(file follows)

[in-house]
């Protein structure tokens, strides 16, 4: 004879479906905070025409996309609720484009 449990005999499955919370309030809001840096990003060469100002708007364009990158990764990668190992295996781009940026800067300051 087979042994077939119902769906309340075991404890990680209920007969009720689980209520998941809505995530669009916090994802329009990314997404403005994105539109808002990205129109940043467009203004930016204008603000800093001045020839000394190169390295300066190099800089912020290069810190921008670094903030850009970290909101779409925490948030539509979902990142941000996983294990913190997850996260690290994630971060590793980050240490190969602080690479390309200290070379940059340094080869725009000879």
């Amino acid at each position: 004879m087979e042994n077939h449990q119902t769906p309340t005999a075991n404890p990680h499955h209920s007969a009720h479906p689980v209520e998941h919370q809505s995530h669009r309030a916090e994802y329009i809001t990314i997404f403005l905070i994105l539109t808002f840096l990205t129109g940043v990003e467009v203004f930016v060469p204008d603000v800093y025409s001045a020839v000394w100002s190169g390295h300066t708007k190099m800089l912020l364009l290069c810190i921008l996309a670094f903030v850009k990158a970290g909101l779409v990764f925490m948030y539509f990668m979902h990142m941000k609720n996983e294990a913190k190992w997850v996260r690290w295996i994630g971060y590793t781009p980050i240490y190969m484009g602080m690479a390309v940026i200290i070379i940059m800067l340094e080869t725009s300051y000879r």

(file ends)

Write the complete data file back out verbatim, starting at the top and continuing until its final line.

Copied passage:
[in-house]
């Protein structure tokens, strides 16, 4: 004879479906905070025409996309609720484009 449990005999499955919370309030809001840096990003060469100002708007364009990158990764990668190992295996781009940026800067300051 087979042994077939119902769906309340075991404890990680209920007969009720689980209520998941809505995530669009916090994802329009990314997404403005994105539109808002990205129109940043467009203004930016204008603000800093001045020839000394190169390295300066190099800089912020290069810190921008670094903030850009970290909101779409925490948030539509979902990142941000996983294990913190997850996260690290994630971060590793980050240490190969602080690479390309200290070379940059340094080869725009000879």
């Amino acid at each position: 004879m087979e042994n077939h449990q119902t769906p309340t005999a075991n404890p990680h499955h209920s007969a009720h479906p689980v209520e998941h919370q809505s995530h669009r309030a916090e994802y329009i809001t990314i997404f403005l905070i994105l539109t808002f840096l990205t129109g940043v990003e467009v203004f930016v060469p204008d603000v800093y025409s001045a020839v000394w100002s190169g390295h300066t708007k190099m800089l912020l364009l290069c810190i921008l996309a670094f903030v850009k990158a970290g909101l779409v990764f925490m948030y539509f990668m979902h990142m941000k609720n996983e294990a913190k190992w997850v996260r690290w295996i994630g971060y590793t781009p980050i240490y190969m484009g602080m690479a390309v940026i200290i070379i940059m800067l340094e080869t725009s300051y000879r």